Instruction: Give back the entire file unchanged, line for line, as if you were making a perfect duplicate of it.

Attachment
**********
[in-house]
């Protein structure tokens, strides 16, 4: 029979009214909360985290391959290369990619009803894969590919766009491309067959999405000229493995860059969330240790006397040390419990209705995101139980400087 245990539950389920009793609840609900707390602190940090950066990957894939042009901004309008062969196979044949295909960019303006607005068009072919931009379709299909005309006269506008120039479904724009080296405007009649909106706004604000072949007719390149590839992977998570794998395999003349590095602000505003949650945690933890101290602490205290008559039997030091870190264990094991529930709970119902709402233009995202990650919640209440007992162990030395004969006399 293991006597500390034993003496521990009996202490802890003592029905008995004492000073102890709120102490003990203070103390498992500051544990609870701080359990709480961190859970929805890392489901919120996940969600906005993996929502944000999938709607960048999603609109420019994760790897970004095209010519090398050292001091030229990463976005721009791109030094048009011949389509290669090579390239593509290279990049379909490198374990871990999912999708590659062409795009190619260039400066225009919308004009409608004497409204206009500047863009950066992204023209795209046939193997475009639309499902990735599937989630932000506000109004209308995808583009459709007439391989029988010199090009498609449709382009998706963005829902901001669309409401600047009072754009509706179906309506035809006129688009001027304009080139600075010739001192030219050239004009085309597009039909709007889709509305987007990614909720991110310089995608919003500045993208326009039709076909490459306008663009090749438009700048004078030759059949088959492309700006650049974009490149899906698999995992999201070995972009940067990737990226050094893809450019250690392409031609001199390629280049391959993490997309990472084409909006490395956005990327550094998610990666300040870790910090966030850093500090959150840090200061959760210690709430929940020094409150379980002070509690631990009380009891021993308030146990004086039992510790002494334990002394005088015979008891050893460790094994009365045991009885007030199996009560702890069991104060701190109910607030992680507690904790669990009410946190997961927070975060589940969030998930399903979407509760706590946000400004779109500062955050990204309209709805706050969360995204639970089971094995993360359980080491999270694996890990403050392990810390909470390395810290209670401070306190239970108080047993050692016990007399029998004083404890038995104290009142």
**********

[in-house]
């Protein structure tokens, strides 16, 4: 029979009214909360985290391959290369990619009803894969590919766009491309067959999405000229493995860059969330240790006397040390419990209705995101139980400087 245990539950389920009793609840609900707390602190940090950066990957894939042009901004309008062969196979044949295909960019303006607005068009072919931009379709299909005309006269506008120039479904724009080296405007009649909106706004604000072949007719390149590839992977998570794998395999003349590095602000505003949650945690933890101290602490205290008559039997030091870190264990094991529930709970119902709402233009995202990650919640209440007992162990030395004969006399 293991006597500390034993003496521990009996202490802890003592029905008995004492000073102890709120102490003990203070103390498992500051544990609870701080359990709480961190859970929805890392489901919120996940969600906005993996929502944000999938709607960048999603609109420019994760790897970004095209010519090398050292001091030229990463976005721009791109030094048009011949389509290669090579390239593509290279990049379909490198374990871990999912999708590659062409795009190619260039400066225009919308004009409608004497409204206009500047863009950066992204023209795209046939193997475009639309499902990735599937989630932000506000109004209308995808583009459709007439391989029988010199090009498609449709382009998706963005829902901001669309409401600047009072754009509706179906309506035809006129688009001027304009080139600075010739001192030219050239004009085309597009039909709007889709509305987007990614909720991110310089995608919003500045993208326009039709076909490459306008663009090749438009700048004078030759059949088959492309700006650049974009490149899906698999995992999201070995972009940067990737990226050094893809450019250690392409031609001199390629280049391959993490997309990472084409909006490395956005990327550094998610990666300040870790910090966030850093500090959150840090200061959760210690709430929940020094409150379980002070509690631990009380009891021993308030146990004086039992510790002494334990002394005088015979008891050893460790094994009365045991009885007030199996009560702890069991104060701190109910607030992680507690904790669990009410946190997961927070975060589940969030998930399903979407509760706590946000400004779109500062955050990204309209709805706050969360995204639970089971094995993360359980080491999270694996890990403050392990810390909470390395810290209670401070306190239970108080047993050692016990007399029998004083404890038995104290009142």